CEGU

Committee on Environment, Geography and Urbanization

Division of Social Sciences, The University of Chicago

Issue 3 | Winter 2023

portrait of Stella Bennett
Woodlawn Tap, illustration by Noah Lee

In December of 1964, 5th Ward Alderman Leon Despres shared his predictions for the new year in the Hyde Park Herald. First among his predictions was this: “Jimmy’s Tavern will still be on 55th Street at the end of 1965.”1

And indeed it was. Jimmy’s survived urban renewal, even survived Jimmy himself, and throughout its tenure has proven itself practically immovable. Jimmy’s first opened its doors in 1948, after James “Jimmy” Wilson (the bar’s namesake) decided he wanted to own his own bar after some time as a bartender at University Tap (located where Campus North Residential Commons is now).2

When Jimmy took over the space at 1172 E 55th Street, there was minimal renovation to be done – it was already set up as a bar, since the previous tenant had been the tavern Little Tom’s Place (named after its owner, Thomas Wallwin). Despite its convenience, however, the building had an ill-omened history: in 1944, Little Tom’s Place was the site of a murder-suicide involving the owner and bartender.3 Little Tom’s place would—understandably—sit empty for the next four years, until Jimmy came to open Woodlawn Tap. The day the bar put up “Woodlawn Tap” on its façade may well have marked the first and only time anyone called it by that name. Although Jimmy was always adamant he wanted his bar to be Woodlawn Tap, his patrons were equally adamant about calling it Jimmy’s. It was part of the magic of the place: there were countless bars lining pre-urban renewal 55th Street, but you went to Jimmy’s for the man himself.

What may have ultimately saved Jimmy’s from the otherwise nearly complete reinvention of 55th Street during the 1960s was its next-door neighbor: the Lutheran Theological Seminary. The Seminary had originally intended to build its main campus on the 5400 University-Woodlawn block,4 which it had acquired (Jimmy’s included), but stiff opposition by the block club caused them to build it on Greenwood-University instead – meaning there was no real reason to get rid of Jimmy’s, and really no benefit to the Seminary to do so.5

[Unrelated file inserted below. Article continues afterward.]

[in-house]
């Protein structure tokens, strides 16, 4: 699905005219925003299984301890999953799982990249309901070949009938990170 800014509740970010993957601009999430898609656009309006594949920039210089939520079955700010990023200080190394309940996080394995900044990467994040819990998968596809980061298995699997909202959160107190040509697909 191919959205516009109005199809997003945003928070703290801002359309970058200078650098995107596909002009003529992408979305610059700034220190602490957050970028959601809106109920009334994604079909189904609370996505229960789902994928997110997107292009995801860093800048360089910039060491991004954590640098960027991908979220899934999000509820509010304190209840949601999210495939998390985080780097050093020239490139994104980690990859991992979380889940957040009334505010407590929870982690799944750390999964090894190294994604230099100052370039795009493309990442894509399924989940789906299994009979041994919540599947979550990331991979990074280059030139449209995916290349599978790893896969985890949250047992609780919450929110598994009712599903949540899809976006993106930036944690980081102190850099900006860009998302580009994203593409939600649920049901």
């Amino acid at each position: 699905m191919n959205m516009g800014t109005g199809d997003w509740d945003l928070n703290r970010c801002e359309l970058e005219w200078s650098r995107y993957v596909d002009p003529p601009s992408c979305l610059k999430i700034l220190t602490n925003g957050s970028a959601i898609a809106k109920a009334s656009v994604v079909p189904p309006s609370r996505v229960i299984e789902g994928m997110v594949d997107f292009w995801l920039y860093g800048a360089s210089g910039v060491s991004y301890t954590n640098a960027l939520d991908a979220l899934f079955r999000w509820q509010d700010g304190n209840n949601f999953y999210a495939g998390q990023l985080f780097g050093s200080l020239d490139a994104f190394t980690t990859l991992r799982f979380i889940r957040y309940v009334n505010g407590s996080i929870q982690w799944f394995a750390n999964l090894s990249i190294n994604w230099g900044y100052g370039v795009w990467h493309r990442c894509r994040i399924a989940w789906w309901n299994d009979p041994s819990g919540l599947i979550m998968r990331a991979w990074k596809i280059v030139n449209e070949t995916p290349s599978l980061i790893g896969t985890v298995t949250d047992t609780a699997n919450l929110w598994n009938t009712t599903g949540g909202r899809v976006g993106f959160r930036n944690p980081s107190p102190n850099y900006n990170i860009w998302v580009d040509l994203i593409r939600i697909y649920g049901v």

Jimmy’s was (and is) enough of a neighborhood institution that it beat the Liquor Control Commission on two occasions: first in 1952, the bar’s liquor license was revoked for serving alcohol to a minor. There was so much public outcry that Mayor Kennelly himself ended up reversing the decision.6 When Jimmy died in 1999, his sons found out their application to renew the bar’s liquor license had been denied because of Jimmy’s proximity to St. Thomas the Apostle Catholic Church.7 Even this couldn’t keep it down. The decision was reversed in March of 2000;8 Jimmy’s was open again in May.9

portrait of Stella Bennett

Footnotes

  1. Leon M. Despres, “A Look into the Crystal Ball,” Hyde Park Herald, December 10, 1964.
  2. Diane Struzzi, “Jimmy Wilson; Owned Woodlawn Tap,” Chicago Tribune, February 24, 1999.
  3. “DOUBLE KILLING BALKS JURORS SEEKING MOTIVE,” Chicago Daily Tribune, December 19, 1944.
  4. “Seminary Decides to Build on 5400 Woodlawn Site,” Hyde Park Herald,  November 27, 1963.
  5. “Build New Lutheran Seminary Campus on Greenwood and 55th,” Hyde Park Herald,  December 16, 1964.
  6. “PETERSON HITS BAN ON TAVERN; MAYOR BACKS UP,” Chicago Daily Tribune, April 24, 1952.
  7. “Jimmy’s Puts Faith in Neighbor,” Hyde Park Herald, August 18, 1999.
  8. “Locals Cheer: Jimmy’s Wins Case,” Hyde Park Herald, March 29, 2000.
  9. “Heeere’s Jimmy’s!,” Hyde Park Herald, May 17, 2000.

Bibliography

Despres, Leon M. “A Look into the Crystal Ball.” Hyde Park Herald, December 10, 1964. 

“DOUBLE KILLING BALKS JURORS SEEKING MOTIVE.” Chicago Daily Tribune, December 19, 1944. 

“PETERSON HITS BAN ON TAVERN; MAYOR BACKS UP.” Chicago Daily Tribune, April 24, 1952. 

 “Build New Lutheran Seminary Campus on Greenwood and 55th.” Hyde Park Herald,  December 16, 1964. 

“Heeere’s Jimmy’s!.” Hyde Park Herald, May 17, 2000. 

“Jimmy’s Puts Faith in Neighbor.” Hyde Park Herald, August 18, 1999. 

“Locals Cheer: Jimmy’s Wins Case.” Hyde Park Herald, March 29, 2000. 

“Seminary Decides to Build on 5400 Woodlawn Site.” Hyde Park Herald, November 27, 1963. 

Struzzi, Diane. “Jimmy Wilson; Owned Woodlawn Tap.” Chicago Tribune, Feb 24, 1999.